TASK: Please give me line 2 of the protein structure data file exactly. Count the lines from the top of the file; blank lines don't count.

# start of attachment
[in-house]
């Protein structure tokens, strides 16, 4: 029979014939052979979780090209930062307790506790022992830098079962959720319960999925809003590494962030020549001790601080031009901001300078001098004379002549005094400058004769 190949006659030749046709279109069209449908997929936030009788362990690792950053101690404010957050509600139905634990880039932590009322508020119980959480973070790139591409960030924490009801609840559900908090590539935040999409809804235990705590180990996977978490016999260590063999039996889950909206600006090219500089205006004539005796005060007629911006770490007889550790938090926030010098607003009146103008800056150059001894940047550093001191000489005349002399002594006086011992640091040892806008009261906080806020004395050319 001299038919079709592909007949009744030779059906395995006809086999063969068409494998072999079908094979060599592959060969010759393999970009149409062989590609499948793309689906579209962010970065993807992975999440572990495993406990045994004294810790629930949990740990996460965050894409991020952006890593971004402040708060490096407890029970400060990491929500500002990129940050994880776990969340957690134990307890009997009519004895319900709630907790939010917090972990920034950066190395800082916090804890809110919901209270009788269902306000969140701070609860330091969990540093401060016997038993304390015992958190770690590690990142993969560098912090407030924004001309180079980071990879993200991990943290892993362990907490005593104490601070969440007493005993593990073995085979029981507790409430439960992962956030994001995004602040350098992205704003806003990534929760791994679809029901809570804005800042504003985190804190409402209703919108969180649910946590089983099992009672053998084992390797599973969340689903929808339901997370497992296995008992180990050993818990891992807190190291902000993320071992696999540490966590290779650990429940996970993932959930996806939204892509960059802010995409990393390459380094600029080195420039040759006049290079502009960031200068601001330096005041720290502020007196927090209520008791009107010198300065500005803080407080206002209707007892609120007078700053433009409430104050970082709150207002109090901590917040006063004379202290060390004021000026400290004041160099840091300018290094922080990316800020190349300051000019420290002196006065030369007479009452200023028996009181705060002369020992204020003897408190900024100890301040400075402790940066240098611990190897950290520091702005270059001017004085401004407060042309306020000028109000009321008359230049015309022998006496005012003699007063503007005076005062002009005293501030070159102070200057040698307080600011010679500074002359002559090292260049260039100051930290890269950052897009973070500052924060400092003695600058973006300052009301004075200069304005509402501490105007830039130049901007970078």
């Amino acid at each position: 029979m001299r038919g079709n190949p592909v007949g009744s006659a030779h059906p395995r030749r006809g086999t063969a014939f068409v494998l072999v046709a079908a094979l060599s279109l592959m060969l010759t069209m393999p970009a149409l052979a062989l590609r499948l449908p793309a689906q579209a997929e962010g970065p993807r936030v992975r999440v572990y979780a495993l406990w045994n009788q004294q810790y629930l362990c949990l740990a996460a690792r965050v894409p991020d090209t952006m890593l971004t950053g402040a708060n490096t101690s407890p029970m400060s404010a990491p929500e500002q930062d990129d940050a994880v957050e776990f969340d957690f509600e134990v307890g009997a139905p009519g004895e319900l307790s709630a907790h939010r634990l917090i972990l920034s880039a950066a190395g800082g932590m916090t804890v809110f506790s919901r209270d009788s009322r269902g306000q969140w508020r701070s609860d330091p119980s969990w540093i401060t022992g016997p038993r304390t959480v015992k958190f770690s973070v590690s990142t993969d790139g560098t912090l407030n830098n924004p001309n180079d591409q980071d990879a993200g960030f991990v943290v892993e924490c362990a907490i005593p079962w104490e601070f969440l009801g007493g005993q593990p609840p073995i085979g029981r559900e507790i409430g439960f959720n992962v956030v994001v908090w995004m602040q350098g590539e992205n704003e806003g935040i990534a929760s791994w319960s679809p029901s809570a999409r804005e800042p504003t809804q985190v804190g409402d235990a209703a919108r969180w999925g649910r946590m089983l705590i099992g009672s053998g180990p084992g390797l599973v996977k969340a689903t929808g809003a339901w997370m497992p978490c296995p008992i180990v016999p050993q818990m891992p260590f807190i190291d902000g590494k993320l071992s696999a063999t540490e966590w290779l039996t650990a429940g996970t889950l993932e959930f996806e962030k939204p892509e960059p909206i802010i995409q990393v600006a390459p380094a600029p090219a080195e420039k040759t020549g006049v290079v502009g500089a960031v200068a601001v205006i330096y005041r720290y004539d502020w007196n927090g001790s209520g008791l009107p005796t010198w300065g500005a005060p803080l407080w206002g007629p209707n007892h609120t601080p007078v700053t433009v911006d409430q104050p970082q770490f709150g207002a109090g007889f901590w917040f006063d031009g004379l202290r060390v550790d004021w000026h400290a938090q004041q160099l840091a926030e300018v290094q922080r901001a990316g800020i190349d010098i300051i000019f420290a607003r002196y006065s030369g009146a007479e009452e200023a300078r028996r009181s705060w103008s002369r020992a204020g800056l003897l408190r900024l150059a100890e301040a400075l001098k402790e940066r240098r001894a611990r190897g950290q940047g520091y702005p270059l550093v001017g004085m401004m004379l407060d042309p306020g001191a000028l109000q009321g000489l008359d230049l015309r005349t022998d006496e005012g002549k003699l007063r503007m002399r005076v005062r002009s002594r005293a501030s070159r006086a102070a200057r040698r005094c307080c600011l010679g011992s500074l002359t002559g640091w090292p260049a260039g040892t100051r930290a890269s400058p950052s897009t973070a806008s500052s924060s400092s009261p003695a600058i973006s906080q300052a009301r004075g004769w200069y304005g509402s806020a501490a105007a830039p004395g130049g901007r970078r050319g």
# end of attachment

């Protein structure tokens, strides 16, 4: 029979014939052979979780090209930062307790506790022992830098079962959720319960999925809003590494962030020549001790601080031009901001300078001098004379002549005094400058004769 190949006659030749046709279109069209449908997929936030009788362990690792950053101690404010957050509600139905634990880039932590009322508020119980959480973070790139591409960030924490009801609840559900908090590539935040999409809804235990705590180990996977978490016999260590063999039996889950909206600006090219500089205006004539005796005060007629911006770490007889550790938090926030010098607003009146103008800056150059001894940047550093001191000489005349002399002594006086011992640091040892806008009261906080806020004395050319 001299038919079709592909007949009744030779059906395995006809086999063969068409494998072999079908094979060599592959060969010759393999970009149409062989590609499948793309689906579209962010970065993807992975999440572990495993406990045994004294810790629930949990740990996460965050894409991020952006890593971004402040708060490096407890029970400060990491929500500002990129940050994880776990969340957690134990307890009997009519004895319900709630907790939010917090972990920034950066190395800082916090804890809110919901209270009788269902306000969140701070609860330091969990540093401060016997038993304390015992958190770690590690990142993969560098912090407030924004001309180079980071990879993200991990943290892993362990907490005593104490601070969440007493005993593990073995085979029981507790409430439960992962956030994001995004602040350098992205704003806003990534929760791994679809029901809570804005800042504003985190804190409402209703919108969180649910946590089983099992009672053998084992390797599973969340689903929808339901997370497992296995008992180990050993818990891992807190190291902000993320071992696999540490966590290779650990429940996970993932959930996806939204892509960059802010995409990393390459380094600029080195420039040759006049290079502009960031200068601001330096005041720290502020007196927090209520008791009107010198300065500005803080407080206002209707007892609120007078700053433009409430104050970082709150207002109090901590917040006063004379202290060390004021000026400290004041160099840091300018290094922080990316800020190349300051000019420290002196006065030369007479009452200023028996009181705060002369020992204020003897408190900024100890301040400075402790940066240098611990190897950290520091702005270059001017004085401004407060042309306020000028109000009321008359230049015309022998006496005012003699007063503007005076005062002009005293501030070159102070200057040698307080600011010679500074002359002559090292260049260039100051930290890269950052897009973070500052924060400092003695600058973006300052009301004075200069304005509402501490105007830039130049901007970078």